Mining industry facing major hurdles.
The demographics of the mining industry are reaching crisis proportions. For several years, the federal Mining Industry Human Resources Council (MiHR) has issued reports projecting the future demand and supply of every category of employee, highlighting the developing chasm of a shortfall of well over 100,000 over the next 10 years. There are simply not enough qualified people graduating from universities and colleges to fill the gaps being created by retirements from mines in Canada. Over the last few years, a great deal has been said about the opportunities for more women and Aboriginals in mining, and although there are some successes in Thunder Bay and Saskatoon, generally there are no incentives to promote initiatives for either group, and nothing has fundamentally changed.
Despite this, we still have one of the strongest educational systems in the western world for creating the professional geologists, mine engineers and mineral processing engineers the industry needs, as well as the technicians and technologists to keep it all running. But the maximum output of our system is unable to replace more than 25 per cent of the people employed by industry today. And it is no use looking abroad for more than a few individuals; the numbers simply cannot be made up. The professors in mining departments across the country have done stalwart work to keep the system going, but they have little support from industry. Many are unable to get companies to agree to mine visits to introduce students to the work environment, far less have companies take on summer students to give them work experience before they graduate. Many mining students now graduate without ever having visited a mine.
One view is that it is up to the government to fund the courses the economy needs. But it is very difficult for governments to continue to fund industry-specific disciplines when the industry shows little collective will to support student education. The mining industry is the only consumer of mining engineers, process engineers and metallurgical specialists. It is still very important to the national economy, and although its share of the economy has been shrinking, this is because the rest of the economy has been growing much faster than mining and the range of career options for young people has expanded.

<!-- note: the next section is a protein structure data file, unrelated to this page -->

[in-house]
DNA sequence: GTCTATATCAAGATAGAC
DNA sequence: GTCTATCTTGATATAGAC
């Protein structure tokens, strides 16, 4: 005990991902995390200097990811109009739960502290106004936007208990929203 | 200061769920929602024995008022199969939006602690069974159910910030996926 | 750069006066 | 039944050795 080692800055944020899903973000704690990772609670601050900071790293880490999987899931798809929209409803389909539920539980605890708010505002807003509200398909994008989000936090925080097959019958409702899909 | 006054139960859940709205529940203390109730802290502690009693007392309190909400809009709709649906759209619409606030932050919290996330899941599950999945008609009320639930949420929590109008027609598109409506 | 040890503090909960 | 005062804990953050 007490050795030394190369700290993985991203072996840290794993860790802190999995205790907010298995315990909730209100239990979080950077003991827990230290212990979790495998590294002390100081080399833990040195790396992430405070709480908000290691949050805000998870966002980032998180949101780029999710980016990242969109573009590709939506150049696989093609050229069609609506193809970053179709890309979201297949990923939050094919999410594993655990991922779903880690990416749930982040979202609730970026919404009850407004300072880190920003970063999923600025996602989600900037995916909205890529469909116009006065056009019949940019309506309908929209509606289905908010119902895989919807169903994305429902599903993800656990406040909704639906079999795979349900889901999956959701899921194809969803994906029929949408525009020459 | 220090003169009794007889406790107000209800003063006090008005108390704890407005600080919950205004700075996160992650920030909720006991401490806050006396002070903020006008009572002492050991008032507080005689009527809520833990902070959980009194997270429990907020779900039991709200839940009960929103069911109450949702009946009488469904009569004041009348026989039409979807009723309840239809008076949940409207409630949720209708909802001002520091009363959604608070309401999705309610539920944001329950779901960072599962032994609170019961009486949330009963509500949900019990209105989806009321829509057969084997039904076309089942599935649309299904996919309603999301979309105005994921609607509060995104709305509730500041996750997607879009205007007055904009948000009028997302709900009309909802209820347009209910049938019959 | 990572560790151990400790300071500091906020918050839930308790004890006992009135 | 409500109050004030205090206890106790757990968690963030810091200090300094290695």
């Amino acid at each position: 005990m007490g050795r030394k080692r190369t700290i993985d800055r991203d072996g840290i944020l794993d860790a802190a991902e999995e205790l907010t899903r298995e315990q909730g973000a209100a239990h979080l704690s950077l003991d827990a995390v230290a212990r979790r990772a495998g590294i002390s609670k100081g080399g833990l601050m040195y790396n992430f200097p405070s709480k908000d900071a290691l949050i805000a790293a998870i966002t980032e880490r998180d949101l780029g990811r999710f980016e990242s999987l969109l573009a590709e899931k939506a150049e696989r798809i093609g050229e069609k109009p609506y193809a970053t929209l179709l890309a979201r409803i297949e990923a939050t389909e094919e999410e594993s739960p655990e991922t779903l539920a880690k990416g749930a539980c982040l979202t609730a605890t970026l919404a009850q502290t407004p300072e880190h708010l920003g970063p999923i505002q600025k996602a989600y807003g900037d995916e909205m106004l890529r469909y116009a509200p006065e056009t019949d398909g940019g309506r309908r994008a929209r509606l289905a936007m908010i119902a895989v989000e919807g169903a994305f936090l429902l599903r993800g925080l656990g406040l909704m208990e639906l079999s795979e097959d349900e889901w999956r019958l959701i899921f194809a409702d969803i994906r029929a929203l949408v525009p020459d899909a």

The first impact of the skill shortage is already with us: the escalation of new project construction costs well beyond material cost inflation--something that has also been evident in the oil and gas industry for some time--major cost over-runs, and failure to meet initial performance targets. The growing skill shortage will mean existing mines operating with many fewer qualified and experienced professionals. Remember, the MiHR projections are simply numerical replacements; a great deal is lost when a 35-year experienced veteran is replaced by a new graduate. The result will mean big changes in the way things are done, but this will take more time, effort, money, and experience to achieve, not less.
So what do we do? Well, mining companies need to act collectively to offer experience work terms to students as well as visits to mining operations. But there is an example of how a highly specialized workforce can be effectively recruited. The Canadian military offers educational subsidies to attract employees, in return for a fixed time commitment. Of course, the gamble is that people will buy in to the culture and stay on beyond the minimum contract period. Just like the military, mining has a very distinct culture and many people stay in mining because of the culture --just like the military. This may be more than the mining industry can contemplate right now, but some aspects of this model should be considered if it is to secure its future.
Douglas Morrison president and CEO, Centre for Excellence in Mining Innovation; network director, Ultra-Deep Mining Network in Sudbury
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|Title Annotation:||Guest Columnist|
|Publication:||Northern Ontario Business|
|Date:||Oct 1, 2015|
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